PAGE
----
Your child is starting to use toys in a more functional way.
They now engage in activities such as pushing a toy car, blowing into a noisemaker, placing a ring on a ring stacker, etc.
Basically, they’re using a toy in the way it’s expected to be used.
3. Symbolic or Pretend Play
Early pretend play – directed toward self:
This is the very first stage of pretend play.
Your child will begin pretending by doing familiar actions towards themselves. They may pretend to sleep, comb their hair, talk on the phone, etc.
They may use realistic toys or objects and make sounds. For example, pretending to talk on a toy phone, pretending to put on makeup with a plastic lipstick, etc.
They may say “Moo” while playing with a toy cow or pretend to eat toy food and make chomping noises.
Early pretend play – directed toward others
Your child is starting to pretend toward other people, too. At this stage, they may pretend to feed you, a sibling, or even a toy doll.
Feeding and grooming are usually the first pretend-play activities to emerge.
Linking pretend actions
Your child now performs the same pretend-play actions on multiple play partners – for example, they pretend to feed themselves, feed their mom, feed their dad, feed their doll, drink from several cups, etc.
Your child is moving on from using realistic toy objects in play to using substitute objects.
For example, pretending a block is a cookie. Where before they would only pretend a toy cookie was a cookie.
The substitute objects often look similar to the real object (same shape, color, etc).
Your child may now pretend to pour and drink juice at this stage, or pretend their toy stove is hot.
Symbolic sounds and gestures
Your child is now using sound effects in their play. They may use a different voice now for their doll or say “choo-choo” as they drive their toy train.
Linking symbolic actions
Pretend play starts becoming more complex now as your child starts linking together a variety of play actions.
For example, they may feed their doll, then put them to sleep. Or, pretend to put gas in their car before driving their car.
Doll as an active agent
Before now, your child was using their dolls (or toys) passively in play – doing pretend actions to them. Now the doll becomes an active agent. Your child may make the toy or doll walk, hold a spoon and eat, kick a ball, etc.
Advanced substitute object use
Next, your child starts using substitute objects for a missing toy during pretend play.
They may use items as pretend food or pretend to wash a car without any cloth or water.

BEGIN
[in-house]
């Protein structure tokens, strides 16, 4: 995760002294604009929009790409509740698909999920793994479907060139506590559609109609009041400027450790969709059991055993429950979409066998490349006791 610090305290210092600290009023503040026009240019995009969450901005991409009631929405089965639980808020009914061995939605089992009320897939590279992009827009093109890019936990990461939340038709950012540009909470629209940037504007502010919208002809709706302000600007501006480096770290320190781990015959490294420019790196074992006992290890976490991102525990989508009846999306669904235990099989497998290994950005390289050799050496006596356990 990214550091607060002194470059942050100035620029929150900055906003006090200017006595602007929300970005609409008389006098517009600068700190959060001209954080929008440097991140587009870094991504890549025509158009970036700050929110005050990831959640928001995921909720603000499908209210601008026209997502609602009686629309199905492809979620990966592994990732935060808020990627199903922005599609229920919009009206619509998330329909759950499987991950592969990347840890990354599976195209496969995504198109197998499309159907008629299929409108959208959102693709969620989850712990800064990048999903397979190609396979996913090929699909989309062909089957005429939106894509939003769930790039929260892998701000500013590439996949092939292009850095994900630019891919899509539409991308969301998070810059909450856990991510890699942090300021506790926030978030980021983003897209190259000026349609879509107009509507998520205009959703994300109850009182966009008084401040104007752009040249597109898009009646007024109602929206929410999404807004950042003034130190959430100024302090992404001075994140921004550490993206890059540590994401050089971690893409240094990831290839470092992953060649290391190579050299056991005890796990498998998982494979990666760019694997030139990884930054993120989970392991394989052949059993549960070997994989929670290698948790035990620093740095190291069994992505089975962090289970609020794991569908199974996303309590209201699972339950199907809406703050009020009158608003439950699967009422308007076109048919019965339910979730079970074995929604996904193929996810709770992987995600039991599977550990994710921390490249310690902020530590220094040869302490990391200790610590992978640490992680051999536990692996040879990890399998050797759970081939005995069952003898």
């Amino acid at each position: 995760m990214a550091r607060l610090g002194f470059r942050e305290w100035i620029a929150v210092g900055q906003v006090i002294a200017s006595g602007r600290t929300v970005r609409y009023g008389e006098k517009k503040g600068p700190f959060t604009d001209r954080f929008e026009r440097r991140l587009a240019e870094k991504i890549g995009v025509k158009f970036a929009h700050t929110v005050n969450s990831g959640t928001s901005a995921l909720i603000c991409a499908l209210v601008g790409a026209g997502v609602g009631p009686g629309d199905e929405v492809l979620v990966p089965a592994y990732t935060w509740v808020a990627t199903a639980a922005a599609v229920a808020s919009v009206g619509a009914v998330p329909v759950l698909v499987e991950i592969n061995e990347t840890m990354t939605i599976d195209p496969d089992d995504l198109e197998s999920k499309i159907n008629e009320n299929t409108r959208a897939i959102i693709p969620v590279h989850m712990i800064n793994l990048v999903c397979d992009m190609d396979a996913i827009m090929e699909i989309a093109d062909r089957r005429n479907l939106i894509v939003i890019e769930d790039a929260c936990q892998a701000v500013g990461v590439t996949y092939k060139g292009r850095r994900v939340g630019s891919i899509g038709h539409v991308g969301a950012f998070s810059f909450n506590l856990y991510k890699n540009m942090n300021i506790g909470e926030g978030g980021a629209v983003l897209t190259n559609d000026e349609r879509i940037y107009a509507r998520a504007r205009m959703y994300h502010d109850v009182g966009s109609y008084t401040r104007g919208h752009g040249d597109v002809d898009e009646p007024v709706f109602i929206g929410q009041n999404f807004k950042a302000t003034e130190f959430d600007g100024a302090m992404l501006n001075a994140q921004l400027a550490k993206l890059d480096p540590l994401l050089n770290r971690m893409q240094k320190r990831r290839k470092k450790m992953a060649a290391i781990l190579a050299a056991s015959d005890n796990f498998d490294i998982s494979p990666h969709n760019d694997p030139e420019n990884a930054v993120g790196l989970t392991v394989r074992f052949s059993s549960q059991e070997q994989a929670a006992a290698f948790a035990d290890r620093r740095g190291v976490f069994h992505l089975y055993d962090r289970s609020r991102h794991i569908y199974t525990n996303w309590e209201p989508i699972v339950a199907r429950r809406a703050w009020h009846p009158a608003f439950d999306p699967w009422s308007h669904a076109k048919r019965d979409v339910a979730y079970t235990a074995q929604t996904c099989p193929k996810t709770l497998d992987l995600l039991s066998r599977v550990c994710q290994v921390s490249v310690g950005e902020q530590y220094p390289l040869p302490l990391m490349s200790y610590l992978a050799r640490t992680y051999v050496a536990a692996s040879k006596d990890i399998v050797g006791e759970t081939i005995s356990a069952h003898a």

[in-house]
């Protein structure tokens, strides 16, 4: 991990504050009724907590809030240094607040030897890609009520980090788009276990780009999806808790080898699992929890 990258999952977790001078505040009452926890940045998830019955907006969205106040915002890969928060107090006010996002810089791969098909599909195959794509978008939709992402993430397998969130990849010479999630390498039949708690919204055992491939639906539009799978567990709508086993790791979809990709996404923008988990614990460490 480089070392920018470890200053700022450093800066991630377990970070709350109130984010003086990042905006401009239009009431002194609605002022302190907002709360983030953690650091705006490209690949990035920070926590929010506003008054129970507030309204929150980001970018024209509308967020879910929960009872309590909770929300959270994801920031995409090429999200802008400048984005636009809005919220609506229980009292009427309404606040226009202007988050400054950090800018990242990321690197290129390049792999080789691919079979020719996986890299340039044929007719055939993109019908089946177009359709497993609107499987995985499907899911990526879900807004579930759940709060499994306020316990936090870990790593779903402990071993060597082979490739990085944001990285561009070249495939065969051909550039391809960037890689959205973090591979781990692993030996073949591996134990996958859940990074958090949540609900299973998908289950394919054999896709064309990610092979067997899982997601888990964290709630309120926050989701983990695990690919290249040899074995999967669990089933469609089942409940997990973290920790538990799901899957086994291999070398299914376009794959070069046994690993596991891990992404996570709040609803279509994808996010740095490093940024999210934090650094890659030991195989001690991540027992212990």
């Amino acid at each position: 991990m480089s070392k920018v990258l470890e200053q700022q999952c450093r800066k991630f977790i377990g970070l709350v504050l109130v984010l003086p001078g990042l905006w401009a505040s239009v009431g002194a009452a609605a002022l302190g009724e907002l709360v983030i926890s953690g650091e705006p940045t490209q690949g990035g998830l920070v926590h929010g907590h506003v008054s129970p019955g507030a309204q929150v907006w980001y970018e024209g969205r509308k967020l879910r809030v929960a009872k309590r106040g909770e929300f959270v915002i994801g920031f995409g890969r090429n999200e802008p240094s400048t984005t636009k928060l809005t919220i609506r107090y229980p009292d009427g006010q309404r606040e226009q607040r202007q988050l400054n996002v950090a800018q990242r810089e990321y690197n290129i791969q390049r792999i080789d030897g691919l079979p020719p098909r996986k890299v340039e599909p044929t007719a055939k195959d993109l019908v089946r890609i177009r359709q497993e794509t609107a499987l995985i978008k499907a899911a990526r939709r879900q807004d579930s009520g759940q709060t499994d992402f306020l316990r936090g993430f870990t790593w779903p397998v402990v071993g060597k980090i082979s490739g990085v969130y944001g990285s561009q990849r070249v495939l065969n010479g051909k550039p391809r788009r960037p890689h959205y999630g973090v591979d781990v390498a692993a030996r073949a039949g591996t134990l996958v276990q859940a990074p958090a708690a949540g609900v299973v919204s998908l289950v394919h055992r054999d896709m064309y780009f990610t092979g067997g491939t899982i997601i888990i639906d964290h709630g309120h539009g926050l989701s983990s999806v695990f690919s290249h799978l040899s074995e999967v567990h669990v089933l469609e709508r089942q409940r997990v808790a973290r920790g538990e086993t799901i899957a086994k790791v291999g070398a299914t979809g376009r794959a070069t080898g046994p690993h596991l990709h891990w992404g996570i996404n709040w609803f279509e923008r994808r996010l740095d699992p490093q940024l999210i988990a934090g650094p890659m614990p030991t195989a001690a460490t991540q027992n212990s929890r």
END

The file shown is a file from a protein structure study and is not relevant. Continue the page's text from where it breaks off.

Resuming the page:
Unlike before, the substitute objects may not look anything like the real object.
Telling stories with toys
This is the last developmental stage of pretend/symbolic play. Your child can now act out a complex story using their toys.
For example, they may pretend to drive a car, crash the car, fix the car, all as part of a single play sequence. Or they may give their doll a bottle, burp the doll, change the doll’s diaper and put it to bed.
4. Sociodramatic Play
This is the most complex level of functional play. When your child’s play skills reach this level they will begin assigning multiple roles to themselves and other play partners such as siblings.
This stage starts with familiar play themes and progresses to fantasy characters and stories they create.
They may use props, substitute objects, and toys, or may simply play using language and gestures alone.
This type of play is very elaborate and often very difficult for children with autism. They may never reach this level.
5. Games With Rules
Learning games occur along with object play. Your child learns to take turns and follow directions of simple games.
This includes games such as a tag, or freeze dance, hide-and-go-seek, etc.
Your child can play simple games which have a few rules or steps and also a manipulative component. “Don’t Break the Ice” is a great example of a beginner manipulative game.
Another popular example is the classic game Operation.
Your child is developing problem-solving skills and is able to follow rules.
They are moving on to board games that require some skill and have more complex rules. Connect 4 is an excellent beginner game that encourages problem-solving and strategic thinking.